Travis Weber is Director, Center for Religious Liberty at Family Research Council. This article appeared on Townhall.com, August 9, 2014.
The dramatic evidence pointing to the extermination of Christians and Christian culture in Iraq by the Islamic State of Iraq and al-Sham's (ISIS) is impossible to ignore. This past week, upset Iraqis rallied outside the White House. A few days ago, an administration official finally met with Iraqi Christians. But the leader of the free world has yet to forcefully condemn one of the clearest cases of genocide since World War II.
President Obama has previously addressed humanitarian issues by appealing to the Responsibility to Protect - a relatively recent doctrine not clearly established or grounded in international law. While its validity can be debated, clearer grounds exist on which to address the plight of Iraq's Christians - the obligation to prevent genocide contained in the Convention on the Prevention and Punishment of the Crime of Genocide of 1948.
After the horror of the Nazi ideology and ensuing Holocaust was fully realized, the nations of the world gathered together, formed the United Nations, and affirmed they would never let such horrors happen again.
The Genocide Convention laid down into international law a binding treaty arrangement in which contracting nations agreed to "undertake to prevent and to punish" genocide. While some argue that this "obligation to prevent" genocide is not an independent requirement of the treaty, the clear language and purpose of the treaty suggest otherwise.
Indeed, the whole point of the treaty was to prevent horrors like the Holocaust from happening again. This understanding is solidified by a decision of the International Court of Justice holding that the treaty contains a clear, independent obligation to prevent genocide
According to the Convention, genocide consists of "any of the following acts committed with intent to destroy, in whole or in part, a national, ethnical, racial or religious group" -
(a) Killing members of the group;
(b) Causing serious bodily or mental harm to members of the group;
(c) Deliberately inflicting on the group conditions of life calculated to bring about its physical destruction in whole or in part;
(d) Imposing measures intended to prevent births within the group;
(e) Forcibly transferring children of the group to another group.
ISIS has clearly engaged in multiple of these acts with the "intent to destroy" a "religious group" (Iraqi Christians) "in whole." If the elements of the crime of genocide are not met in this case, I'm not sure if they ever could be.
The responsibility to prevent contained in the Genocide Convention requires that the United States and other parties to the treaty act to prevent genocide when they recognize it is occurring. It is difficult to deny that genocide of Iraq's Christians is currently underway. Sometimes nations have refrained from calling genocide what it is (such as in the Darfur region of Sudan several years ago, or in Rwanda in the early 1990s) out of fear of triggering their legal obligation to act to prevent genocide under the Genocide Convention. Is this the effect the treaty was intended to have? It is inconceivable that a mechanism designed to prevent future atrocities would be used as a reason to avoid denouncing such massacres as they occur. Yet there is reason to believe nations have and will continue to operate this way.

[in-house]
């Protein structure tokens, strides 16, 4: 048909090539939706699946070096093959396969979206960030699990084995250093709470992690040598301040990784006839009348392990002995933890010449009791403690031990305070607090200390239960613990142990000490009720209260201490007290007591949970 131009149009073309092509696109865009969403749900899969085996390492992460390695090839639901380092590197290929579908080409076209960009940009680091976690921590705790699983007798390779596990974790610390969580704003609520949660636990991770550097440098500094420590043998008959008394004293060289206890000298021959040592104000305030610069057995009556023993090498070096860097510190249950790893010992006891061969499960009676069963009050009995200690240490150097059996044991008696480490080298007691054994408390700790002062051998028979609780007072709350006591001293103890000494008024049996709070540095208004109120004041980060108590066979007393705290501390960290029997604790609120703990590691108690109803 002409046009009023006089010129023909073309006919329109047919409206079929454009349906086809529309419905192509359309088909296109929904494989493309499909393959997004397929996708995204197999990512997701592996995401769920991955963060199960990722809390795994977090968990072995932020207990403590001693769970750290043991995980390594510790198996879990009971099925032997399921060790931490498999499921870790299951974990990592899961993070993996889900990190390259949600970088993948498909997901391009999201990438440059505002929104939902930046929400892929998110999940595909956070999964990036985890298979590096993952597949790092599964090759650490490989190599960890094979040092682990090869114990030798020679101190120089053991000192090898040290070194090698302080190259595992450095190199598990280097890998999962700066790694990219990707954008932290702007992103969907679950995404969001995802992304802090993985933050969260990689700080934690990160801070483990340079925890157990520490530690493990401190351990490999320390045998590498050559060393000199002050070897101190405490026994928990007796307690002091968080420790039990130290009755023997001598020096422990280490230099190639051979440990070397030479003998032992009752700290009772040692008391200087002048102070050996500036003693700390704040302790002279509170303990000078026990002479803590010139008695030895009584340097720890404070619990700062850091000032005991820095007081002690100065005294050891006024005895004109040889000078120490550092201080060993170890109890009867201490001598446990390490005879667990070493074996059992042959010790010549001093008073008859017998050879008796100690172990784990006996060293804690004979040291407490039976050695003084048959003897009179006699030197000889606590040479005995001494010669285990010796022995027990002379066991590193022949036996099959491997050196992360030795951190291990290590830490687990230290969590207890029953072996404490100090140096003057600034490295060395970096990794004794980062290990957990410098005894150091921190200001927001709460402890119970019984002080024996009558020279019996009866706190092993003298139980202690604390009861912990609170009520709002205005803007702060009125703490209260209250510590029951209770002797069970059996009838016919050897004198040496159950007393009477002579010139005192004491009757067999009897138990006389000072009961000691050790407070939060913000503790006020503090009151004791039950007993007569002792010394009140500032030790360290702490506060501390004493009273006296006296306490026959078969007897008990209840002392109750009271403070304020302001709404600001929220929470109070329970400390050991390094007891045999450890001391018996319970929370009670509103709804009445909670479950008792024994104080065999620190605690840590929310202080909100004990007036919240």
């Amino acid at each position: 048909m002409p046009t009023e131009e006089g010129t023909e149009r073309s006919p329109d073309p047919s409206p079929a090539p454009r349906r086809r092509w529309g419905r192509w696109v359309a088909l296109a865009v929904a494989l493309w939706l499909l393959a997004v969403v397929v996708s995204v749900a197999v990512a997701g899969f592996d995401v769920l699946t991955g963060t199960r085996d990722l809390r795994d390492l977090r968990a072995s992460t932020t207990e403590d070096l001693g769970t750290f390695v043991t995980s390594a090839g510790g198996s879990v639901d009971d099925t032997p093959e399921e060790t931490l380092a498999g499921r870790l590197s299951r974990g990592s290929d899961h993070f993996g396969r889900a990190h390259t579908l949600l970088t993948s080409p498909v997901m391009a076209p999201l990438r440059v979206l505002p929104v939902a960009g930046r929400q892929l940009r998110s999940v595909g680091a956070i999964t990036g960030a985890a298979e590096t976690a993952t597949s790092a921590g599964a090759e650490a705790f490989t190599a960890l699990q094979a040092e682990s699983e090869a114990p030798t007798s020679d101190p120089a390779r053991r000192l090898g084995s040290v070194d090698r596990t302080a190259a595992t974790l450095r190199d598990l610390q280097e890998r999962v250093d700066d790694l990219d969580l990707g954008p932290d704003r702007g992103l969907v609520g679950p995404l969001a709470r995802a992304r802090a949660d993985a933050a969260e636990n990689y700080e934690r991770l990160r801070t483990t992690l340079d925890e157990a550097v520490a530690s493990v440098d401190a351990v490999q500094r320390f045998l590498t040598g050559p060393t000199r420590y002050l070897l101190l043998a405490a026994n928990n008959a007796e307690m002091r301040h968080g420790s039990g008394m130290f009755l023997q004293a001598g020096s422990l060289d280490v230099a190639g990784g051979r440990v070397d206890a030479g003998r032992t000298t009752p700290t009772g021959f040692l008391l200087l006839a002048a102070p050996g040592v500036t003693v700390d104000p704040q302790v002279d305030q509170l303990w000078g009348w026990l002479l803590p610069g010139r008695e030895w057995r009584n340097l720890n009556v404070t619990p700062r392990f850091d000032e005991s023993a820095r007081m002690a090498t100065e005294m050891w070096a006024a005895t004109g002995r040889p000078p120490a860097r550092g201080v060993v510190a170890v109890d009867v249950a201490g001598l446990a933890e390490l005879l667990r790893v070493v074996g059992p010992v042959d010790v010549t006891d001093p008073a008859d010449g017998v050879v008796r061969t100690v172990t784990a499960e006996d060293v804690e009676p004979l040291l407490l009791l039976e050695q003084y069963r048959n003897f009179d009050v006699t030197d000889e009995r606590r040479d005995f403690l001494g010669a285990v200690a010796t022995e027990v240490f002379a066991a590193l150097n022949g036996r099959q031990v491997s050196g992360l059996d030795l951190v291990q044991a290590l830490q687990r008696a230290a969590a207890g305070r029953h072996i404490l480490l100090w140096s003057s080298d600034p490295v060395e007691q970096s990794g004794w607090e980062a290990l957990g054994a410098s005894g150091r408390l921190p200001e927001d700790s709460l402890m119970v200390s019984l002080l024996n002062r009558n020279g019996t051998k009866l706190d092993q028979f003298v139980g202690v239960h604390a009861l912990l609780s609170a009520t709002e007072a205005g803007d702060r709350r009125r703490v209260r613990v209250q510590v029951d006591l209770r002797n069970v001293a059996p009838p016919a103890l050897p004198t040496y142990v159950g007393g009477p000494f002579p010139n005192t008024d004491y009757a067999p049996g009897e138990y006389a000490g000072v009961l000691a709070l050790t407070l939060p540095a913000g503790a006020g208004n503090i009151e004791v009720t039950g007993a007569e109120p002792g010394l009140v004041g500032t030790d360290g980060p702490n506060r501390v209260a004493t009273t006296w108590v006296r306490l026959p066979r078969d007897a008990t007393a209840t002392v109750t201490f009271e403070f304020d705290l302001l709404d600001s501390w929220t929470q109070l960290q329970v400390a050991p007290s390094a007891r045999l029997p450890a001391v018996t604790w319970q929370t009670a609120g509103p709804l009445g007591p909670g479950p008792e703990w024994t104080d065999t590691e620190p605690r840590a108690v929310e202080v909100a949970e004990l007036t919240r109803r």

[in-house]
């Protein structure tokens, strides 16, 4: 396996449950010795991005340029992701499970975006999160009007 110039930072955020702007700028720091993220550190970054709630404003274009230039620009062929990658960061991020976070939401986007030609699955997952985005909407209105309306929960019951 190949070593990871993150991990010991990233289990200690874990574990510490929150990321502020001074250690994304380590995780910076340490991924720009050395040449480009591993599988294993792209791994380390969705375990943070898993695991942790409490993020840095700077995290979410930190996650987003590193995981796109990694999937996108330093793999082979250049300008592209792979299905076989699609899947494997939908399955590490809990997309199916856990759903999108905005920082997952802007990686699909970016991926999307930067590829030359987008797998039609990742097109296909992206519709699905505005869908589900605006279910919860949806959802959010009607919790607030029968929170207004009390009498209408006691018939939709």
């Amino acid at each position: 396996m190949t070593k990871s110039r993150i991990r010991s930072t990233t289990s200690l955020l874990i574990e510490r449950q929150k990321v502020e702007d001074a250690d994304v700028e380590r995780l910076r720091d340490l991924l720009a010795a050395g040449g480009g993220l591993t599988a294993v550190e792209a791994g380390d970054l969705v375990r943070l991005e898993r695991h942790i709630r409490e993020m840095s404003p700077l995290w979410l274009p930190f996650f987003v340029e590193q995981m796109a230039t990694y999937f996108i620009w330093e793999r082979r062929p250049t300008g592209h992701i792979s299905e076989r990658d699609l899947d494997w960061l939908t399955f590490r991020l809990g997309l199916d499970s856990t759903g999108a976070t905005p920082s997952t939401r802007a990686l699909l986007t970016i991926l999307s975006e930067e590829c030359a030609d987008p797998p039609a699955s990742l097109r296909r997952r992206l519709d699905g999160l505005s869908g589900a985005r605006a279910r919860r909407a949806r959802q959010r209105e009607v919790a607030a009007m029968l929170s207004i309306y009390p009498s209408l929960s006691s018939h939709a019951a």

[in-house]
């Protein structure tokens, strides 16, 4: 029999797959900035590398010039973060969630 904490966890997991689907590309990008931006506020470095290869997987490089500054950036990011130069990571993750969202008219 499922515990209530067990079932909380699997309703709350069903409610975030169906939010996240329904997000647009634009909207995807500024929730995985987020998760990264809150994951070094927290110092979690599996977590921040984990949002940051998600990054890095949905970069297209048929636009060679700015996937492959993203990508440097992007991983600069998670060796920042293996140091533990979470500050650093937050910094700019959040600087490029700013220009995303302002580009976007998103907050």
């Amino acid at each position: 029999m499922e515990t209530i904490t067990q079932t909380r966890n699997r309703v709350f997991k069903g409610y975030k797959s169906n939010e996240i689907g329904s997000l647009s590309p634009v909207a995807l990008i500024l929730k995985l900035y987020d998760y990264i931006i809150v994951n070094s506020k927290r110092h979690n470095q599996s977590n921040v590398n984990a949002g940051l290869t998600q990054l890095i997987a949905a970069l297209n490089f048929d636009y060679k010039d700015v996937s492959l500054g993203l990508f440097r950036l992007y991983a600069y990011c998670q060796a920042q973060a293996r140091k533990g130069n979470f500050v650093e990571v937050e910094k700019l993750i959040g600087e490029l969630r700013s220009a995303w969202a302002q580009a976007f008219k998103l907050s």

While governments may try to craft arguments against their obligation if they do not want to address the issue, that will become more difficult as more facts come to light. The evidence from Iraq is clear - ISIS' stated intent is to target Christians, which is a classification based on religion, one of the requirements for genocide. No nation which is a party to the Genocide Convention should be able to escape its requirement to act to prevent what ISIS is now doing to Iraq's Christians.
Over twenty years ago, President Clinton hesitated to take decisive action to stop genocide in Rwanda. He avoided calling it genocide precisely because of the concerns expressed here - the United States would be obligated to do something if genocide was recognized. As a result, over a million lives were lost. Several years later, President Clinton went to Rwanda and admitted his error.
Yet this is precisely the point of the binding legal "obligation to prevent" contained in the Genocide Convention - it should not be manipulated according to the shifting winds of foreign policy. It was always understood that binding obligations were necessary to prevent nations from wavering in the future when memories of the Holocaust started to fade.
The Genocide Convention was designed to prevent future horrors. Yet the nations of the world now stand by as genocide of Christians occurs before their very eyes in Iraq. All the elements of this crime are met, and we have an obligation to prevent it. What are we waiting for? That same question, which was asked of Nazi appeasers in the 1930s and President Clinton in the 1990s, will someday be asked of us about Iraq.